Shifting from desktop PCs to thin clients can provide a more secure way for clinicians to access electronic health records, says Dee Cantrell, R.N., chief information officer at Emory Healthcare in Atlanta.
A Boston physician had his unencrypted laptop stolen while he was visiting South Korea for a lecture. But the computer contained a tracking device that later was used to disable the hard drive, rendering information permanently unreadable.
As more healthcare organizations ramp up their use of electronic health records, some are concluding that using biometric technology to verify patients' identities can help improve patient safety and prevent identity theft.
Why would a clinic serving uninsured and Medicaid patients in New York City invest in futuristic iris scanners? Because the technology helps the clinic avoid calling up the wrong patient record because of mistaken identity and also serves as a useful fraud prevention tool.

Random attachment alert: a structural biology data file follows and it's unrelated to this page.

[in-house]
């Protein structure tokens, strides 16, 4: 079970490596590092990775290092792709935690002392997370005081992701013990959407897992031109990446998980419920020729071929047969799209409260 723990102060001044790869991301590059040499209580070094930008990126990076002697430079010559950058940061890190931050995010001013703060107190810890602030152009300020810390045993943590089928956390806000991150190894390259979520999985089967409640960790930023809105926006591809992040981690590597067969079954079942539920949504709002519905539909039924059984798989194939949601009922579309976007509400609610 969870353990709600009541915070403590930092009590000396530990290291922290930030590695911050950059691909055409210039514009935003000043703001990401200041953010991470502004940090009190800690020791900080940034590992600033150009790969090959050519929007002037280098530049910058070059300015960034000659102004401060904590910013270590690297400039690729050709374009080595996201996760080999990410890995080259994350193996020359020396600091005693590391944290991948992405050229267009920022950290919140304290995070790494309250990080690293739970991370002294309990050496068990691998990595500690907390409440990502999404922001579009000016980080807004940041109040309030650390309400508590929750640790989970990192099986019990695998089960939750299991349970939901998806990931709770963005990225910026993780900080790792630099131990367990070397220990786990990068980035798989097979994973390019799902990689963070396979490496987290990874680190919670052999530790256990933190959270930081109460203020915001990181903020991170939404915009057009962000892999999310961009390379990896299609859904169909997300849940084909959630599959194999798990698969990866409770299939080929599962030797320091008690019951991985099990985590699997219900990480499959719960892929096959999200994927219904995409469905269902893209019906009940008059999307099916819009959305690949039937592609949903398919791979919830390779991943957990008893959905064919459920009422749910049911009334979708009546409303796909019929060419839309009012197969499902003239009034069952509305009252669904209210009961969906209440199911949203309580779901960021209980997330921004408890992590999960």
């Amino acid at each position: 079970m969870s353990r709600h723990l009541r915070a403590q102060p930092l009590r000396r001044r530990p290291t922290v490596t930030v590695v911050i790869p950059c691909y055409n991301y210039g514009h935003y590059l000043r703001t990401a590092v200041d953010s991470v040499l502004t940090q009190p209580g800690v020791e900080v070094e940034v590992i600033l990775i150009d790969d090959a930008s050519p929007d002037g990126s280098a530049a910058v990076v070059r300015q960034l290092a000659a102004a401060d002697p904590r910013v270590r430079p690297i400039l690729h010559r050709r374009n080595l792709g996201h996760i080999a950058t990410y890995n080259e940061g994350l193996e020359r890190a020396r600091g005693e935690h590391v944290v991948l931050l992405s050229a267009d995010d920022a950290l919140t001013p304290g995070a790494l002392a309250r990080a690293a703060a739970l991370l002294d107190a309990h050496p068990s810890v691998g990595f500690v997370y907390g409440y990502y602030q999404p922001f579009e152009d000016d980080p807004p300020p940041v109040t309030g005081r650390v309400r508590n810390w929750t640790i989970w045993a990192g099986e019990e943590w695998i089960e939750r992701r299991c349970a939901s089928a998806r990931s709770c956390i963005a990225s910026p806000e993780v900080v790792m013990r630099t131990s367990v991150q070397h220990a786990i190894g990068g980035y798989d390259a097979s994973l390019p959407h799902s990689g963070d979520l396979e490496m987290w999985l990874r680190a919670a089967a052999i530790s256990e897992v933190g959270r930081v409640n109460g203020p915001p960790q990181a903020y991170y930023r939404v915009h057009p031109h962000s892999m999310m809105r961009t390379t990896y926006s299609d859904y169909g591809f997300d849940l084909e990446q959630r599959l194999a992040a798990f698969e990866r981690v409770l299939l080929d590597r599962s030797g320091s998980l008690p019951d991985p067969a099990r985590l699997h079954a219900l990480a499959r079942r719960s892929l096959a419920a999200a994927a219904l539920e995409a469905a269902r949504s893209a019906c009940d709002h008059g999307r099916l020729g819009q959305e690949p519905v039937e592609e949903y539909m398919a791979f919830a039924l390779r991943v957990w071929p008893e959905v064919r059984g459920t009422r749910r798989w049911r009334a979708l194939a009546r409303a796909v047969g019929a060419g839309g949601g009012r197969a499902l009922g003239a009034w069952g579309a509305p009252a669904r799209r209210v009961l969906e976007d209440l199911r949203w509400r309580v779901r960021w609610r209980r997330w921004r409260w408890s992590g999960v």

Just when you think you've heard about all the potential ways healthcare information can be breached comes word of an insurance company that forgot to empty a filing cabinet it donated along with other surplus office furniture.
For personal health records advocates, pending PHR privacy and security rules can't come fast enough. A new consumer survey found that "worry about the privacy of my information," was the biggest barrier to PHR use.
Social media aren't just coming - they're here. And senior leaders need to understand how to maximize Facebook, LinkedIn, Twitter and other popular sites, as well as how to protect their organizations from very real security risks.
In an exclusive interview, Prof. Sree Sreenivasan, Dean of Student Affairs at the...